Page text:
Here’s what you need to know about the EPA’s most recent actions

by Giselle Chollett
Here’s what you need to know about the EPA most recent actions

While we are in the midst of one of the most consequential elections of our time, at eco18 we wanted to gauge the state of a major, if not the biggest priority of our time: the climate crisis. From devastating wildfires, changes in weather patterns, and the rising of sea levels, to mention just a few, the next U.S. President needs to pave the way for the future of our planet, not roll back initiatives that are there to protect it.

The United States Environmental Protection Agency (EPA) is the entity responsible for the protection of our health and environment. Their main objectives include ensuring that we have clean air, land, and water. Guarantee that national efforts to reduce environmental risks are based on the best available scientific information, and administer and enforce federal laws protecting human health and the environment.

To keep track of the state of our environment, we decided to overview the EPA’s recent decisions. Here’s what you need to know about the EPA’s most recent actions. While we are focused on COVID-19, they were relaxing the regulations that were there to protect us.

  • Clean Water Act: A new federal regulation, in effect on June 22nd, 2020, removed protections of the waters it was originally intended for. The new change lifted the protections so activities such as dredging or filling in waters for development, even unpermitted dumping of industrial waste into streams or wetlands is now possible. Read more here:
  • Toxic Waste From Coal Plants: The EPA announced in August of this year the reconsideration of the Steam Electric Power Generating category. With this new regulation, the agency actually relaxed the strict guidelines implemented by the previous administration in regards to the wastewater treatment technologies used by power plants, among other measurements that used to protect our rivers and streams from metals and other pollutions. This is particularly important because those regulations were meant to control the air emissions containing brain-damaging heavy metals like mercury. Find out more here:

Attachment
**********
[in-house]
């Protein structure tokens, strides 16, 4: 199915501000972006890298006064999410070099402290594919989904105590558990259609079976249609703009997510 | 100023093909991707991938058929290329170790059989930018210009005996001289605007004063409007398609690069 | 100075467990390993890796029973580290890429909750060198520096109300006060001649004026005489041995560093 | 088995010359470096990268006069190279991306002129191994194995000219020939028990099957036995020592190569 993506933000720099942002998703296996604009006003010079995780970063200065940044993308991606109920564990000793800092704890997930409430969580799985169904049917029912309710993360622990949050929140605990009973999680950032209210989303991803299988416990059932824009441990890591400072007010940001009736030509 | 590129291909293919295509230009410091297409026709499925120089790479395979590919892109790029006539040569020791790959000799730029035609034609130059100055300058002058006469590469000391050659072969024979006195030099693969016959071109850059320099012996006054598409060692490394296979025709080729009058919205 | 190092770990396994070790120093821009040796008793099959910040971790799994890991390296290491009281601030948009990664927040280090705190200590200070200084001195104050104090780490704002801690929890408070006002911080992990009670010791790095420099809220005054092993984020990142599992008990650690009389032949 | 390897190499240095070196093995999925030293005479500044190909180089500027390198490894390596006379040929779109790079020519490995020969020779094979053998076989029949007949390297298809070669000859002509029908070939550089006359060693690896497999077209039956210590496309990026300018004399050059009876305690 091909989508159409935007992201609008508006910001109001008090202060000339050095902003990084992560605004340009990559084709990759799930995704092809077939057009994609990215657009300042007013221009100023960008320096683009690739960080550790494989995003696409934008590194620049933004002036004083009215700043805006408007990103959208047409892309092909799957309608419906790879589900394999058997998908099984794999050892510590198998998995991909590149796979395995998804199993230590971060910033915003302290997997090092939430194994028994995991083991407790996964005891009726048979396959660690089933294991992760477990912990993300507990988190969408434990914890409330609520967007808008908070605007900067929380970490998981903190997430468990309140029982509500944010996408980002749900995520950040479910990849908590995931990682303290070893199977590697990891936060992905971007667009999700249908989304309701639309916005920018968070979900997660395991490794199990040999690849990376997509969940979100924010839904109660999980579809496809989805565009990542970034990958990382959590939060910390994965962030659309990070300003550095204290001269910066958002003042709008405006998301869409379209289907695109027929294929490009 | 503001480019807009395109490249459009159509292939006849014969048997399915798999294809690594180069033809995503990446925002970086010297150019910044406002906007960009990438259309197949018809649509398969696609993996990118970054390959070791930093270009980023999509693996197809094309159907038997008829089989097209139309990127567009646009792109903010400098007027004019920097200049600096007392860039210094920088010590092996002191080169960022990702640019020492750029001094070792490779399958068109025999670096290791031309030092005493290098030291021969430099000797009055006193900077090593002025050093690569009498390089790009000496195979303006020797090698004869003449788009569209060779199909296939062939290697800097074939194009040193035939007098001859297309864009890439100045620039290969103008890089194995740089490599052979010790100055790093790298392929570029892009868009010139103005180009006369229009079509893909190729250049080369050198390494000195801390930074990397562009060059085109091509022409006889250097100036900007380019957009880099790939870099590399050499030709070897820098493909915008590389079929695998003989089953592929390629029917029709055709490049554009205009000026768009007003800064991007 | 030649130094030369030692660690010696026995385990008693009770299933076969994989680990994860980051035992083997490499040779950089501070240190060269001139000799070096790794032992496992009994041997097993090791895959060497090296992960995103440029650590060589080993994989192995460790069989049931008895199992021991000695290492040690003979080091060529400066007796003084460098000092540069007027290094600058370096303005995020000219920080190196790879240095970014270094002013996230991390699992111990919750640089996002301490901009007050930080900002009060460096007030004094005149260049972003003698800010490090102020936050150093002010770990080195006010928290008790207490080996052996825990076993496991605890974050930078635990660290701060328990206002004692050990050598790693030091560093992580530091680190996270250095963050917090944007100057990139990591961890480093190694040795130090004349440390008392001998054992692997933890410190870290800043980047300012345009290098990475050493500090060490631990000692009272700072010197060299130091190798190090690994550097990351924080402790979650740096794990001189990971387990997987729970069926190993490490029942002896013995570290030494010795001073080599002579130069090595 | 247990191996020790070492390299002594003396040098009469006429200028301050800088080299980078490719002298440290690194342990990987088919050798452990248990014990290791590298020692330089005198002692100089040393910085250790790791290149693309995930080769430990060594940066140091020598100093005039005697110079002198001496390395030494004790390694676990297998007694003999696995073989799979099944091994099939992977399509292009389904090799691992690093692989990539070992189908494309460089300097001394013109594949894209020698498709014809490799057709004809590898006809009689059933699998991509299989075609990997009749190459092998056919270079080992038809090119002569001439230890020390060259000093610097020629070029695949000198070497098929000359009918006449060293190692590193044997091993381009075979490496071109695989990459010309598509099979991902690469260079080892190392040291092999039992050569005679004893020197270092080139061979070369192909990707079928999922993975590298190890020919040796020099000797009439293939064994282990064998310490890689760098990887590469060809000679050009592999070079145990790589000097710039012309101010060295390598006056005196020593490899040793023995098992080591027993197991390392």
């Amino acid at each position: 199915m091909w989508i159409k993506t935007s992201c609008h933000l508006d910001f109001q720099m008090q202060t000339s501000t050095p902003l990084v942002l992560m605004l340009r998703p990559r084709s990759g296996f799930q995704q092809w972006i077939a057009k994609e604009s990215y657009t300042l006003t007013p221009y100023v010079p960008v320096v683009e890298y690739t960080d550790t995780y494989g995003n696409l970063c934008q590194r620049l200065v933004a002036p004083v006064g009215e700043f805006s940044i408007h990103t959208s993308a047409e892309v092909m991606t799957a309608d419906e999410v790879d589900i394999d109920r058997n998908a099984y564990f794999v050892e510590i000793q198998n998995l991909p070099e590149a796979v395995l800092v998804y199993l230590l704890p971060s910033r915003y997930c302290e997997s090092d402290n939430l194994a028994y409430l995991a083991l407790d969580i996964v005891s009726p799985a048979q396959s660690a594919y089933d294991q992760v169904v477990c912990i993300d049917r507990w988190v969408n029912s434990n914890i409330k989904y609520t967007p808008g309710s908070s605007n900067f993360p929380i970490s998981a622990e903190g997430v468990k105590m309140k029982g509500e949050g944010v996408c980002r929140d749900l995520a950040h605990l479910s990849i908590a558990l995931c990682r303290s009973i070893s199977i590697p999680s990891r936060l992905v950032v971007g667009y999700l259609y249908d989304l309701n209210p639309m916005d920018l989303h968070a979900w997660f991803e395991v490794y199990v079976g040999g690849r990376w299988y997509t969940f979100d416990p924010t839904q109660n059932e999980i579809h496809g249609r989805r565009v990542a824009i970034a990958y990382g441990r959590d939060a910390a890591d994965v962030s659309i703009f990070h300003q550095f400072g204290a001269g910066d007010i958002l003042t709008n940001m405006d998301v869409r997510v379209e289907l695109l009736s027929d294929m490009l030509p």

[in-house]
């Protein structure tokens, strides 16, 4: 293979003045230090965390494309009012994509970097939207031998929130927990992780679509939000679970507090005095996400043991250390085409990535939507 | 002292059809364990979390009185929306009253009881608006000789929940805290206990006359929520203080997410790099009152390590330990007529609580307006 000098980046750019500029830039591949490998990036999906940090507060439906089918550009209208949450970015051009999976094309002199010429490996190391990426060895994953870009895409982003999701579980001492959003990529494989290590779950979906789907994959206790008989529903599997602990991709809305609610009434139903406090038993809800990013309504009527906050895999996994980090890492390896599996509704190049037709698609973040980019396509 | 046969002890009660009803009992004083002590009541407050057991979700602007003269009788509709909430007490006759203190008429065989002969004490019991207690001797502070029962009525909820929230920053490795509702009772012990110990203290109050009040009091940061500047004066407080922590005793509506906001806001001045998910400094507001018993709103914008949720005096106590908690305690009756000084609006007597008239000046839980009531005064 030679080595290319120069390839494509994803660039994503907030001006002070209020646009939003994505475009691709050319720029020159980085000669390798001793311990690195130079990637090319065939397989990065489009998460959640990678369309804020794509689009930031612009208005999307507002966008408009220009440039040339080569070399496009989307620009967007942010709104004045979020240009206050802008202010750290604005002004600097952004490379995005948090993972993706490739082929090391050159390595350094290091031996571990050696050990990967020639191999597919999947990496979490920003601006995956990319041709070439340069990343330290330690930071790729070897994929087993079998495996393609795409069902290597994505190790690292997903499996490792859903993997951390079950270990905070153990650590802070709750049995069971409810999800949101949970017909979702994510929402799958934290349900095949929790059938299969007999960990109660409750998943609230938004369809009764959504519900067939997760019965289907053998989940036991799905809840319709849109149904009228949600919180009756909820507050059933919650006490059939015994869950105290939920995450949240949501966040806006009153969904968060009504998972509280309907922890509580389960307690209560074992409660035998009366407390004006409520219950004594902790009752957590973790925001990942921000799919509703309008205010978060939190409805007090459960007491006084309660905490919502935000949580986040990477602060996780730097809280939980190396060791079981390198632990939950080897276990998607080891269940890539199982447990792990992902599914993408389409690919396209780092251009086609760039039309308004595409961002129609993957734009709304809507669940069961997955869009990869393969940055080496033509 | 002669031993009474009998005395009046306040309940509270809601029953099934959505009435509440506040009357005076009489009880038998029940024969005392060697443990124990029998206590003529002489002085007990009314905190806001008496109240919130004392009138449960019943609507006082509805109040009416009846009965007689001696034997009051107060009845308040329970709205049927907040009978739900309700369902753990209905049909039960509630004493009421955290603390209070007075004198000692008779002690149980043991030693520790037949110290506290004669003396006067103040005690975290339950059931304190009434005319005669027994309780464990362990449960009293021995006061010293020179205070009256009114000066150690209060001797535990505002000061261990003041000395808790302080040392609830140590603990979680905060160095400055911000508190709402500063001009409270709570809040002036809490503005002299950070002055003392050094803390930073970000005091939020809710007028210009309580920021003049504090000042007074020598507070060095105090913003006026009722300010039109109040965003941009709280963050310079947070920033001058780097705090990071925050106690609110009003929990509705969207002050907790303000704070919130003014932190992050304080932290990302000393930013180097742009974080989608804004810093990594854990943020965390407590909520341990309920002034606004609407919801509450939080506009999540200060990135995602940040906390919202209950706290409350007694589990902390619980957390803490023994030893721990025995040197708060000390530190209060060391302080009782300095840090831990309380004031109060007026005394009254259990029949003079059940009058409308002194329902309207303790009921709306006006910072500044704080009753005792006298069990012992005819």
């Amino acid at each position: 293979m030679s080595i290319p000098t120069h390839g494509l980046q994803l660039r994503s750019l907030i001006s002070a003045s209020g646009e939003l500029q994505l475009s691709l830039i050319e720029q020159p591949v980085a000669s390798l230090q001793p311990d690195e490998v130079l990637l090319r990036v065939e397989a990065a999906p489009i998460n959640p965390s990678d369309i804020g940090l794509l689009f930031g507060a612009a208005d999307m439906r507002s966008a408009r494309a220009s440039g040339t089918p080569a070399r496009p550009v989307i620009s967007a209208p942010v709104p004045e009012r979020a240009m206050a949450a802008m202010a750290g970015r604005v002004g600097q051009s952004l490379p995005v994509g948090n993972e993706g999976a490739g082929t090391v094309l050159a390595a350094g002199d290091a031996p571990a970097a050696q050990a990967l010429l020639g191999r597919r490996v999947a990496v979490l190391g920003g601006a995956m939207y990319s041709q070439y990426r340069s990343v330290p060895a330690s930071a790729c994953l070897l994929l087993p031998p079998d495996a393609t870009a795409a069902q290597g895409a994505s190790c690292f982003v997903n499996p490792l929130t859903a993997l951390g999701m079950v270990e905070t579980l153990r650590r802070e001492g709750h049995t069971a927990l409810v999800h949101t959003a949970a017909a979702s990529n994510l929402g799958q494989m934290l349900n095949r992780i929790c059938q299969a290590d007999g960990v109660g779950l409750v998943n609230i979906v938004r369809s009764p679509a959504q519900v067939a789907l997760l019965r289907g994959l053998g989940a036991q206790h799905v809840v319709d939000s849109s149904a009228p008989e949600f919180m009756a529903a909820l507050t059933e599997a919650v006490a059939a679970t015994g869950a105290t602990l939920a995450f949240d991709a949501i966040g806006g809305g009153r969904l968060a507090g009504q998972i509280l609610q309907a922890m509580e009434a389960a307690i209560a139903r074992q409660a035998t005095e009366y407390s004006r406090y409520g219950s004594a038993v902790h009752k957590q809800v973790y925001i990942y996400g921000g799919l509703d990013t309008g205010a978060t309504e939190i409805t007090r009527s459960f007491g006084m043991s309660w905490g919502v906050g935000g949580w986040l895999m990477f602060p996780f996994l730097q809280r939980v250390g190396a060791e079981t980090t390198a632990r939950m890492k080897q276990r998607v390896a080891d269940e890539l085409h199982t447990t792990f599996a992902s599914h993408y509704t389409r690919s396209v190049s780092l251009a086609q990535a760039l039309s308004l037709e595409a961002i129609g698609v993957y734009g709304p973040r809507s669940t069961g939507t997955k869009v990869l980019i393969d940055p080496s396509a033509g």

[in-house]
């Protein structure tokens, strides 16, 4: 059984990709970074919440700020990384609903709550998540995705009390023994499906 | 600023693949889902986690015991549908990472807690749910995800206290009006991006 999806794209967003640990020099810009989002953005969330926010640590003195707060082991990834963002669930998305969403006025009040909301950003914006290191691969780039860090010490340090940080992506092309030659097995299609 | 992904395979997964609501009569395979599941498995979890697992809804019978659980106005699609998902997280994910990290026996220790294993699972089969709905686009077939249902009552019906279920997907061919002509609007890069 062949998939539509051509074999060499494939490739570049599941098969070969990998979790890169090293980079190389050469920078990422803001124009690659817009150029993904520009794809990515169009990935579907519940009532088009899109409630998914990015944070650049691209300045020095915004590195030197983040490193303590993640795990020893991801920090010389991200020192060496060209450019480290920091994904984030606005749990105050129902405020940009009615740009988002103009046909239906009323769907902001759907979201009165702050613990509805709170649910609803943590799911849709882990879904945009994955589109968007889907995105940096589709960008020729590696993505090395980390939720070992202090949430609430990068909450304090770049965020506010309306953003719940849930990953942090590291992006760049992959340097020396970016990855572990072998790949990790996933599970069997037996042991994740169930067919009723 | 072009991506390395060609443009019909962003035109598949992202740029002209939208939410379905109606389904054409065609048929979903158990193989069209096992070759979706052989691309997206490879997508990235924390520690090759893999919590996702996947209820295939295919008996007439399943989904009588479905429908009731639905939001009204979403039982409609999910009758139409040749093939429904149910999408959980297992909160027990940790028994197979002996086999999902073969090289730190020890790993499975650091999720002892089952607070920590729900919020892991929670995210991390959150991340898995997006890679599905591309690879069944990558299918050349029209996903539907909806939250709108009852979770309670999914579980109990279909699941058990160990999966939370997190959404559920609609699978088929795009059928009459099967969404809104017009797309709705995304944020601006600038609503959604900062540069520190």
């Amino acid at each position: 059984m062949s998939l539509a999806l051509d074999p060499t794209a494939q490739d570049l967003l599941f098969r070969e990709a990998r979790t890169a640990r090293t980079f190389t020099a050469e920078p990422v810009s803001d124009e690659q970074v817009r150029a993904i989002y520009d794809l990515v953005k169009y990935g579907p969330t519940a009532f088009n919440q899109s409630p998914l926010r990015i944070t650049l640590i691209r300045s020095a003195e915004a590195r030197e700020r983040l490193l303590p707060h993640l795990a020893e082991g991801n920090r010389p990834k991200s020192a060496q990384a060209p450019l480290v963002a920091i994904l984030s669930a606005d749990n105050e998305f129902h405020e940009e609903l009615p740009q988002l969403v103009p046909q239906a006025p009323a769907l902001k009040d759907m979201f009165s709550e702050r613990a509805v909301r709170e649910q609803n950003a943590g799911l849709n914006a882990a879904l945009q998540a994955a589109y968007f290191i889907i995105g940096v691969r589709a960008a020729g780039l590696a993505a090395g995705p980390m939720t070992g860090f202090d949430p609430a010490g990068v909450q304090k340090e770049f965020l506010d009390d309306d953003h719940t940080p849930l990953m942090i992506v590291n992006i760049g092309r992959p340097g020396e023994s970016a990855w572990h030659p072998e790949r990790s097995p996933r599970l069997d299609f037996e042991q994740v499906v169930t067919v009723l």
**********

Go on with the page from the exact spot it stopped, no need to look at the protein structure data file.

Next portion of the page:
• Emissions from Vehicles and Engines: The EPA amended the automobile fuel efficiency standards allowing more emissions of climate-damaging carbon dioxide and “established new less stringent standards, covering model years 2021 through 2026.”
  • Power Plant Effluent Limitation Guidelines: Additionally, the EPA announced on August 31st 2020, their “final revisions to specific effluent guidelines and standards for “steam electric” power plants. The final rule revises a 2015 Obama-era regulation by leveraging newer, more affordable pollution control technologies and taking a flexible, phased-in implementation approach. As a result, the new rule will save the U.S. power sector approximately $140 million annually while reducing pollution by nearly a million pounds per year over the 2015 rule.” While this decision is packaged to look like it’s saving money and jobs as it reduces pollution,  it is actually expected to increase levels of lead, arsenic and other contaminants harmful to the environment and public health.

But there are many other decisions that the EPA has recently taken that directly impacts the protection of human health. Just on September 22nd, 2020 the EPA released a draft of their assessments for chlorpyrifos’s health and environmental impacts, which would continue to “allow the neurotoxic chemical chlorpyrifos to be used to grow food, despite years of scientific research showing the pesticide damages babies’ brain development,” said Carey Gillam in a recent article published on EcoWatch.

Whatever political inclination we all have, the new President will have a key role in the shaping of our future. Take your time to learn more about the candidate’s plans and standing on unprecedented matters such as the environment. We all depend on it. 

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